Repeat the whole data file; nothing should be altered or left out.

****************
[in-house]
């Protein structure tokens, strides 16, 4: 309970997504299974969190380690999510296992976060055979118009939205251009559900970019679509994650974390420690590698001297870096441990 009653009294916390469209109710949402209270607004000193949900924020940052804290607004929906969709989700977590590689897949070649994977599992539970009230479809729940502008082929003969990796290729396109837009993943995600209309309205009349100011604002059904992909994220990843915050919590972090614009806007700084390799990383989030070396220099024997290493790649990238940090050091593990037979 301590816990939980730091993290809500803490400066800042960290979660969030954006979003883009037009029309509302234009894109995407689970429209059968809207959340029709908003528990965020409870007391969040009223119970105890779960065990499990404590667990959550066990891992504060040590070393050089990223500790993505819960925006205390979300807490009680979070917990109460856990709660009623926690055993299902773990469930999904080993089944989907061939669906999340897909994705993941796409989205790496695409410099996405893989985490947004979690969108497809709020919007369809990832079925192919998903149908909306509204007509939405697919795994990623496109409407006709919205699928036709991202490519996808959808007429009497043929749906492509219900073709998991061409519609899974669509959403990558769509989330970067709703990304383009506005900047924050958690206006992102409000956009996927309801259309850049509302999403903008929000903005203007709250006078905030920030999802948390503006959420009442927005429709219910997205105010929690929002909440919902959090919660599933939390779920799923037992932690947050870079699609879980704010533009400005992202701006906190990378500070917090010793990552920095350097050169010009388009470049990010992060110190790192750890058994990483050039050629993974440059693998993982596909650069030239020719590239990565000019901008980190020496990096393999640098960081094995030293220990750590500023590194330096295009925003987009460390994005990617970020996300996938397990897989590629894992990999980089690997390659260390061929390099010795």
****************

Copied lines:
[in-house]
């Protein structure tokens, strides 16, 4: 309970997504299974969190380690999510296992976060055979118009939205251009559900970019679509994650974390420690590698001297870096441990 009653009294916390469209109710949402209270607004000193949900924020940052804290607004929906969709989700977590590689897949070649994977599992539970009230479809729940502008082929003969990796290729396109837009993943995600209309309205009349100011604002059904992909994220990843915050919590972090614009806007700084390799990383989030070396220099024997290493790649990238940090050091593990037979 301590816990939980730091993290809500803490400066800042960290979660969030954006979003883009037009029309509302234009894109995407689970429209059968809207959340029709908003528990965020409870007391969040009223119970105890779960065990499990404590667990959550066990891992504060040590070393050089990223500790993505819960925006205390979300807490009680979070917990109460856990709660009623926690055993299902773990469930999904080993089944989907061939669906999340897909994705993941796409989205790496695409410099996405893989985490947004979690969108497809709020919007369809990832079925192919998903149908909306509204007509939405697919795994990623496109409407006709919205699928036709991202490519996808959808007429009497043929749906492509219900073709998991061409519609899974669509959403990558769509989330970067709703990304383009506005900047924050958690206006992102409000956009996927309801259309850049509302999403903008929000903005203007709250006078905030920030999802948390503006959420009442927005429709219910997205105010929690929002909440919902959090919660599933939390779920799923037992932690947050870079699609879980704010533009400005992202701006906190990378500070917090010793990552920095350097050169010009388009470049990010992060110190790192750890058994990483050039050629993974440059693998993982596909650069030239020719590239990565000019901008980190020496990096393999640098960081094995030293220990750590500023590194330096295009925003987009460390994005990617970020996300996938397990897989590629894992990999980089690997390659260390061929390099010795």